Monday 15th August 2005
We need to keep the DON position strong to ensure professional accountability for nursing practice, according to DON Eric Daniels.
An evidence-based framework for professional accountability is essential for the advancement of the nursing profession and ensuring high standards of patient care and safety, says one of the most senior nurses in the Greater Southern Area Health Service, Eric Daniels.
As DON at Wagga Wagga Base Hospital, Eric describes the most important aspect of his job as ensuring the professional accountability of nurses at his hospital.
‘It’s important that nursing practice is evidence-based and that there is a framework to monitor, review and evaluate nursing care – for the benefit of nurses as well as patients,’ said Eric.
‘One of the most important parts of my job is to provide for such a framework and ensure nursing practice complies with legislation, government policy and that it reflects the current literature on the topic.
Eric said that the recent Camden/Campbelltown Inquiry into allegations of nursing and medical malpractice at these hospitals highlighted how crucial it was that the profession has a sound framework for monitoring and evaluating clinical practice for the protection of patients – and also for nurses to be able to respond to accusations of poor practice.
‘The results of the Inquiry showed that the role of the Director of Nursing has often been lost in undertaking other areas of responsibility in hospital administration to the detriment of nursing and professional nursing practice,’ he said.
Eric has held the position of DON at Wagga Wagga’s 257-bed hospital for the past five years and held the position of acting Area DON for what was the Greater Murray Area Health Service.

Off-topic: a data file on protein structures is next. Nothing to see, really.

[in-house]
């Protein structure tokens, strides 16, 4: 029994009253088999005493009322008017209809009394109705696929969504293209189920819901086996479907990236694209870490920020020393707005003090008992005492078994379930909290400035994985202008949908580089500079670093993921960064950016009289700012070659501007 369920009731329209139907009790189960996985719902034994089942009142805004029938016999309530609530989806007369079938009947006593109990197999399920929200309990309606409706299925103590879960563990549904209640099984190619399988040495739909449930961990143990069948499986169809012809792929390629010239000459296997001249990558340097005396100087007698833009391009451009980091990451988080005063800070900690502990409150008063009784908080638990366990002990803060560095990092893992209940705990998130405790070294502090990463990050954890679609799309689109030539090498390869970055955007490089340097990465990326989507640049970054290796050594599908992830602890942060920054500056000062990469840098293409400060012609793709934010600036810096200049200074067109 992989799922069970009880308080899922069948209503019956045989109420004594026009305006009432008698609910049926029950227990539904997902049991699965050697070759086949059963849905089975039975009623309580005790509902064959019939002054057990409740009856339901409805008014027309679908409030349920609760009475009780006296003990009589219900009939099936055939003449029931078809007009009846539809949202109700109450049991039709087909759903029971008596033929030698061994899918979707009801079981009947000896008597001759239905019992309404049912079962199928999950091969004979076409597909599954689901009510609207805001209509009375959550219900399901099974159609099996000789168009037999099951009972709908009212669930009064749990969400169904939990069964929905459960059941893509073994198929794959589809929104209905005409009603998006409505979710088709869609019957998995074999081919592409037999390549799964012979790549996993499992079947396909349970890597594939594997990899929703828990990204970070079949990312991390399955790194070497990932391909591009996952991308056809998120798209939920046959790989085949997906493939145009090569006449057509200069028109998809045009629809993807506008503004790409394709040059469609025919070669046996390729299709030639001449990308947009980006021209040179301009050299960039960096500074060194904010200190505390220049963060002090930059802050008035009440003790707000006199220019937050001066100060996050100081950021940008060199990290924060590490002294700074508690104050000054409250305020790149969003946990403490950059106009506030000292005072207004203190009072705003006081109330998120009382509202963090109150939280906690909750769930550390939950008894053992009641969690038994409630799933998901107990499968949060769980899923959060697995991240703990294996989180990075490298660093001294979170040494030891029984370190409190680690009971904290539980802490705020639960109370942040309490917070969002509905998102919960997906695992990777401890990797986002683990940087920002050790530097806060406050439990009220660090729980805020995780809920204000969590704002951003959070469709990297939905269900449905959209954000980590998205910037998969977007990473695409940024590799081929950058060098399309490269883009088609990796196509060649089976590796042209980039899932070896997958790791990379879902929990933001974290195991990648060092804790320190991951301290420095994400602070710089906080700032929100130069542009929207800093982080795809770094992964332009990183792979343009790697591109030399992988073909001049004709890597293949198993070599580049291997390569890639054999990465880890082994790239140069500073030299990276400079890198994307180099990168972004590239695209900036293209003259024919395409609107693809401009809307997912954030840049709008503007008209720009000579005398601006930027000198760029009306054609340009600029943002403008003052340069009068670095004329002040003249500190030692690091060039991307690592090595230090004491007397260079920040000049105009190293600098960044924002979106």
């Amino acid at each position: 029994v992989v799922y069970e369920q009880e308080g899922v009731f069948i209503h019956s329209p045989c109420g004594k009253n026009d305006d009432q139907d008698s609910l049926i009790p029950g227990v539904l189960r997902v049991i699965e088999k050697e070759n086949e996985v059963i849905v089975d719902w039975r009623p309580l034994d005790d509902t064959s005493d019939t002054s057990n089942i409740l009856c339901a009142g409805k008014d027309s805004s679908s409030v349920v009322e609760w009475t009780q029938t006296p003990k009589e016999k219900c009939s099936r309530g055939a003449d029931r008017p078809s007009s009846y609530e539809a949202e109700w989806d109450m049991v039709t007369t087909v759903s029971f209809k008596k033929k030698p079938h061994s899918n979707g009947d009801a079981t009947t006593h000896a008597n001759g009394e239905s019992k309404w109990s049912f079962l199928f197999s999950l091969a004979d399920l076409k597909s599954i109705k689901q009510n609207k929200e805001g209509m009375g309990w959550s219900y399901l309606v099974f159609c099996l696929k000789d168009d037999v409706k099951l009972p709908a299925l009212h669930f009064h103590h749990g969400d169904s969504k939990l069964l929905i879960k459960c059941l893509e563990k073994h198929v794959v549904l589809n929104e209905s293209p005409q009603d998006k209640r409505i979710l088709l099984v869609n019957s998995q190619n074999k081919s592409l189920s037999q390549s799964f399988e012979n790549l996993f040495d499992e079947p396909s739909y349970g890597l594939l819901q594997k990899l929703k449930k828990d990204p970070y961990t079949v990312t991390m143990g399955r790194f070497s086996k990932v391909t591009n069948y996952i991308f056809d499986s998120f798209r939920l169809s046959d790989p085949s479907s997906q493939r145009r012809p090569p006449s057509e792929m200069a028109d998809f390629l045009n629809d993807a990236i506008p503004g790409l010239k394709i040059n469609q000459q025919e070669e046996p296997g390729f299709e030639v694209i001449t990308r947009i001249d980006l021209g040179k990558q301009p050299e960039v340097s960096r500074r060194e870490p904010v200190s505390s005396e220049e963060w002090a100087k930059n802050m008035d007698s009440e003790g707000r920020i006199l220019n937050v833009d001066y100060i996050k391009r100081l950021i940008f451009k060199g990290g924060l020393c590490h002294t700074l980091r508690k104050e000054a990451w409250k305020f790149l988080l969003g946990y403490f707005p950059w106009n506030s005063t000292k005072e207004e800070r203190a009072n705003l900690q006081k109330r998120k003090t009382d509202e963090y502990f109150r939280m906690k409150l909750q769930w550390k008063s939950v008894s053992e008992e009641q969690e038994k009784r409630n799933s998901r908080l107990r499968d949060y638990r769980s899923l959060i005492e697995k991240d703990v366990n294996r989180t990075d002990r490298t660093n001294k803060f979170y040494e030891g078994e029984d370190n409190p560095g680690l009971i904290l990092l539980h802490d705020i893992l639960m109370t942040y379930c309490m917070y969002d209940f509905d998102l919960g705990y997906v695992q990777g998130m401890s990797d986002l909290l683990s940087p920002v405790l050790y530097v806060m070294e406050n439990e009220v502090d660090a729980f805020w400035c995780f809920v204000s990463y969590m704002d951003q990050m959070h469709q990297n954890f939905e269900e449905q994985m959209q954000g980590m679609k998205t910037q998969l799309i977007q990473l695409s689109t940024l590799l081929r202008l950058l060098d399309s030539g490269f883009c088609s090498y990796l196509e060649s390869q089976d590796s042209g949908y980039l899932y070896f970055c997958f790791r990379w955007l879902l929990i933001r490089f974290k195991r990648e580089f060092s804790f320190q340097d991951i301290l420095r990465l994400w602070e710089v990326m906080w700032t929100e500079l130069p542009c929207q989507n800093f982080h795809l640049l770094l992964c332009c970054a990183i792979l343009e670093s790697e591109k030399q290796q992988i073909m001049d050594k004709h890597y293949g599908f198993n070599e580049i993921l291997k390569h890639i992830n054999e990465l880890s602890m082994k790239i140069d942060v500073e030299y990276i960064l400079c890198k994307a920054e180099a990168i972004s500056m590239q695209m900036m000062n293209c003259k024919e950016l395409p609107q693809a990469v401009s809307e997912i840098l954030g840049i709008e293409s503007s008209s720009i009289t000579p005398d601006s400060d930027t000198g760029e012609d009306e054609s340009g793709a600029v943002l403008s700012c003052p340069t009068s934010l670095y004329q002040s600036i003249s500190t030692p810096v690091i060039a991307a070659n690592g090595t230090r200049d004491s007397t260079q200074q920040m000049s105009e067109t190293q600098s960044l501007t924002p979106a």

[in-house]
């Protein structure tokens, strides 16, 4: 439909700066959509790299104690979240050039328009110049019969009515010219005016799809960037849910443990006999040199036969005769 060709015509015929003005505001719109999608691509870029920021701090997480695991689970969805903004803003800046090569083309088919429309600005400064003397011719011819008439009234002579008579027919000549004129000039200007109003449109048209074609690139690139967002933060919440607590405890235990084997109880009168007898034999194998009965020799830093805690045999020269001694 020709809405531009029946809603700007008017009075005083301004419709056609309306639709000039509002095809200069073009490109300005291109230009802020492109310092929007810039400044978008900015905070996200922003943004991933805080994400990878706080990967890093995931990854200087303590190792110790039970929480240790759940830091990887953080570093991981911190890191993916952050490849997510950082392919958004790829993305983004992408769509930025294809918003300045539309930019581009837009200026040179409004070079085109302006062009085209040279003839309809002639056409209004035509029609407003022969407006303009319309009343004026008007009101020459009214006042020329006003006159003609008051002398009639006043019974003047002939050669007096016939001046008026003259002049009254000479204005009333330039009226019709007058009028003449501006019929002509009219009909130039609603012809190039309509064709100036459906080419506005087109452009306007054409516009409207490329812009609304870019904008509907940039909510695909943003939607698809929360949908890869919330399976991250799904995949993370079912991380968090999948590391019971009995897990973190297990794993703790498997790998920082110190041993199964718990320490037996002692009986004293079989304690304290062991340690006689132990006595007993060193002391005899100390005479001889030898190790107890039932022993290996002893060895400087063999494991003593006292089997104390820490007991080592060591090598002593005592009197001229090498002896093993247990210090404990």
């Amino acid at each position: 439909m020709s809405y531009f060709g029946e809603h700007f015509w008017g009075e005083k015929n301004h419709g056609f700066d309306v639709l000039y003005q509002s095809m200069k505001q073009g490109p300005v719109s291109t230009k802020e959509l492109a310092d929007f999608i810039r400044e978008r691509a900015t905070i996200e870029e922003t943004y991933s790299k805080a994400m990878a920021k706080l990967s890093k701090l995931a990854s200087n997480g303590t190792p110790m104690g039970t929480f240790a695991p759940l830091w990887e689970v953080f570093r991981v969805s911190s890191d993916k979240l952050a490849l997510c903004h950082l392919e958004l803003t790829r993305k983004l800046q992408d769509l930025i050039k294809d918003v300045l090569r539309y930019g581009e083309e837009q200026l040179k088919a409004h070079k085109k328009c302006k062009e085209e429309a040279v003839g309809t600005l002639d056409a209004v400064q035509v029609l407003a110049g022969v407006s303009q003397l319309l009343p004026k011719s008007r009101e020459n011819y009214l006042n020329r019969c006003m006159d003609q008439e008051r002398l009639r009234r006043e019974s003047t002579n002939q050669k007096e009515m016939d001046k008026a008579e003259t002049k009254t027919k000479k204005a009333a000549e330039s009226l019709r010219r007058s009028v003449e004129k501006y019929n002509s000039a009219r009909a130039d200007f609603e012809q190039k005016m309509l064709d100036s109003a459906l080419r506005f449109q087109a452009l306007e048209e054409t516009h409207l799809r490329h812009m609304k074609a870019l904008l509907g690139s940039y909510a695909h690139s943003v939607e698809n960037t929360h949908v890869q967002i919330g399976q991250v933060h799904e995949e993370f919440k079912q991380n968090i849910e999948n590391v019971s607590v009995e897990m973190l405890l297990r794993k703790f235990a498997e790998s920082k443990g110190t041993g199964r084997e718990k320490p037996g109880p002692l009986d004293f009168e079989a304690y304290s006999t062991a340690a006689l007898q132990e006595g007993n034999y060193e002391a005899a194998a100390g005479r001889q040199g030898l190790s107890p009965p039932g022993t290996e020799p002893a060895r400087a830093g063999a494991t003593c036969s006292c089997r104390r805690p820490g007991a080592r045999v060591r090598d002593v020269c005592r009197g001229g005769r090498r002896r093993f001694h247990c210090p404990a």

As the DON of a Level 5 referral hospital, Eric is primarily a nurse manager. ‘There is limited scope for clinical practice in my role. I try to focus on maintaining my clinical practice knowledge so I don’t lose touch.
‘I am responsible for monitoring the use of nursing resources in the hospital and ensuring nursing practice is high-quality, up-to-date and reflects current literature relating to the provision of nursing care. I am also manager of the surgical and critical care streams at the hospital,’ he said.
According to Eric, another important responsibility of the DON role is encouraging the continuous professional development of nurses. This is another critical area of ensuring safe and effective nursing care of our patients.
Eric comes to the DON position with an extensive nursing background in operating theatres and paediatrics.
‘When I worked as the manager of the operating theatres, I had my first taste of management and I really liked it. I decided I wanted to move along the management path,’ he said.
‘An operating theatre management role provided me with the opportunity to develop strong management and organisational skills but it’s a discrete environment and I wanted to experience other specialty areas and a broader scope of management.